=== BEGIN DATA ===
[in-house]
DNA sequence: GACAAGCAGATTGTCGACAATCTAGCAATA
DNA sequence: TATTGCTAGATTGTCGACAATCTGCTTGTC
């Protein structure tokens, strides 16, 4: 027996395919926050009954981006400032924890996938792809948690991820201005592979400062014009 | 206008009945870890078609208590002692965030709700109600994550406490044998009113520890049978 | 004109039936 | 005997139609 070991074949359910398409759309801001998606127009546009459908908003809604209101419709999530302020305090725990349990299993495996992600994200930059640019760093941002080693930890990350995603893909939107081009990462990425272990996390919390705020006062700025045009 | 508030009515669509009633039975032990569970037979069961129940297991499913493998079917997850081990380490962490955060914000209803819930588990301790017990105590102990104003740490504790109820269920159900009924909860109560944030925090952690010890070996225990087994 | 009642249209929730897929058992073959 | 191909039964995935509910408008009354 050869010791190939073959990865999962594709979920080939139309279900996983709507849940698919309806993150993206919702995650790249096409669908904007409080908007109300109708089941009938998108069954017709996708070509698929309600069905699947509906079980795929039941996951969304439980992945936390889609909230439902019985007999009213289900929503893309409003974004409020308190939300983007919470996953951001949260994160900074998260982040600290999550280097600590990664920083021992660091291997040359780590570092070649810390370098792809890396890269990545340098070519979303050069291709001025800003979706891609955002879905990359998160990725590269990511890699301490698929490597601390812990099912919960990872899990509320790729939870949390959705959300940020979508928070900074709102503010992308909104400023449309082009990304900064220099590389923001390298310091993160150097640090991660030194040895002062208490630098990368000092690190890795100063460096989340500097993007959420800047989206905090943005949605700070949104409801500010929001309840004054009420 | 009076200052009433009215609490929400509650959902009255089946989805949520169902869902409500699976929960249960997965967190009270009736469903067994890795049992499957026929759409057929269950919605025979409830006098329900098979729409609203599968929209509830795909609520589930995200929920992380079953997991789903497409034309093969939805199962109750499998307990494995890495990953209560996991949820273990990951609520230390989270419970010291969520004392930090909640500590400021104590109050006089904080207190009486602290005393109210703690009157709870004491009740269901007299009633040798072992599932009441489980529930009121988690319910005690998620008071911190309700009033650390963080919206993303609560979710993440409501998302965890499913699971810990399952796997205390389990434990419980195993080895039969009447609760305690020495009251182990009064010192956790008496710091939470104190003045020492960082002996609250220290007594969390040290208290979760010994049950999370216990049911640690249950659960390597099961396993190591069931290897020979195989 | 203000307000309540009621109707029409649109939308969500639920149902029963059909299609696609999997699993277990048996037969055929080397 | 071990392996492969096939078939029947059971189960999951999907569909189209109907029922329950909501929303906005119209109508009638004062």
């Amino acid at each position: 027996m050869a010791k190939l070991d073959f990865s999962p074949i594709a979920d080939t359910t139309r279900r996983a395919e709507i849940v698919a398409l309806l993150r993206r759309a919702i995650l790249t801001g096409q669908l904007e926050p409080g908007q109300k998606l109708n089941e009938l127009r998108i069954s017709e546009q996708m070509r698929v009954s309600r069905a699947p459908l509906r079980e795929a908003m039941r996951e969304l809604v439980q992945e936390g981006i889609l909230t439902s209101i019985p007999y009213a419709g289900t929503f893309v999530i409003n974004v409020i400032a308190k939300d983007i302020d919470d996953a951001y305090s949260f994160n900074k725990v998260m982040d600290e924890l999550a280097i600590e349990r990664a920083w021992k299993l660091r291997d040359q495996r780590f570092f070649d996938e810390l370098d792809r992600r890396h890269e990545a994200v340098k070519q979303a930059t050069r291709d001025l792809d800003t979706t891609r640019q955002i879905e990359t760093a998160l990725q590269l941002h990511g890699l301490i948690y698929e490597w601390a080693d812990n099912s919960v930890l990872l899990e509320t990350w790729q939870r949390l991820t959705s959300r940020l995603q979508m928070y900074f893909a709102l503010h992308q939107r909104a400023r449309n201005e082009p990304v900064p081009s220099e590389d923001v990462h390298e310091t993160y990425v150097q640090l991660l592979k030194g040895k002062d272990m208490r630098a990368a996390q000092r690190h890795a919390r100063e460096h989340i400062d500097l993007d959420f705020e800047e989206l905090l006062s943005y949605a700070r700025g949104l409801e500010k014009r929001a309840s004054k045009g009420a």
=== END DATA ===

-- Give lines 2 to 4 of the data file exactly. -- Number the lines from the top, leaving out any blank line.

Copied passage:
DNA sequence: GACAAGCAGATTGTCGACAATCTAGCAATA
DNA sequence: TATTGCTAGATTGTCGACAATCTGCTTGTC
């Protein structure tokens, strides 16, 4: 027996395919926050009954981006400032924890996938792809948690991820201005592979400062014009 | 206008009945870890078609208590002692965030709700109600994550406490044998009113520890049978 | 004109039936 | 005997139609 070991074949359910398409759309801001998606127009546009459908908003809604209101419709999530302020305090725990349990299993495996992600994200930059640019760093941002080693930890990350995603893909939107081009990462990425272990996390919390705020006062700025045009 | 508030009515669509009633039975032990569970037979069961129940297991499913493998079917997850081990380490962490955060914000209803819930588990301790017990105590102990104003740490504790109820269920159900009924909860109560944030925090952690010890070996225990087994 | 009642249209929730897929058992073959 | 191909039964995935509910408008009354 050869010791190939073959990865999962594709979920080939139309279900996983709507849940698919309806993150993206919702995650790249096409669908904007409080908007109300109708089941009938998108069954017709996708070509698929309600069905699947509906079980795929039941996951969304439980992945936390889609909230439902019985007999009213289900929503893309409003974004409020308190939300983007919470996953951001949260994160900074998260982040600290999550280097600590990664920083021992660091291997040359780590570092070649810390370098792809890396890269990545340098070519979303050069291709001025800003979706891609955002879905990359998160990725590269990511890699301490698929490597601390812990099912919960990872899990509320790729939870949390959705959300940020979508928070900074709102503010992308909104400023449309082009990304900064220099590389923001390298310091993160150097640090991660030194040895002062208490630098990368000092690190890795100063460096989340500097993007959420800047989206905090943005949605700070949104409801500010929001309840004054009420 | 009076200052009433009215609490929400509650959902009255089946989805949520169902869902409500699976929960249960997965967190009270009736469903067994890795049992499957026929759409057929269950919605025979409830006098329900098979729409609203599968929209509830795909609520589930995200929920992380079953997991789903497409034309093969939805199962109750499998307990494995890495990953209560996991949820273990990951609520230390989270419970010291969520004392930090909640500590400021104590109050006089904080207190009486602290005393109210703690009157709870004491009740269901007299009633040798072992599932009441489980529930009121988690319910005690998620008071911190309700009033650390963080919206993303609560979710993440409501998302965890499913699971810990399952796997205390389990434990419980195993080895039969009447609760305690020495009251182990009064010192956790008496710091939470104190003045020492960082002996609250220290007594969390040290208290979760010994049950999370216990049911640690249950659960390597099961396993190591069931290897020979195989 | 203000307000309540009621109707029409649109939308969500639920149902029963059909299609696609999997699993277990048996037969055929080397 | 071990392996492969096939078939029947059971189960999951999907569909189209109907029922329950909501929303906005119209109508009638004062």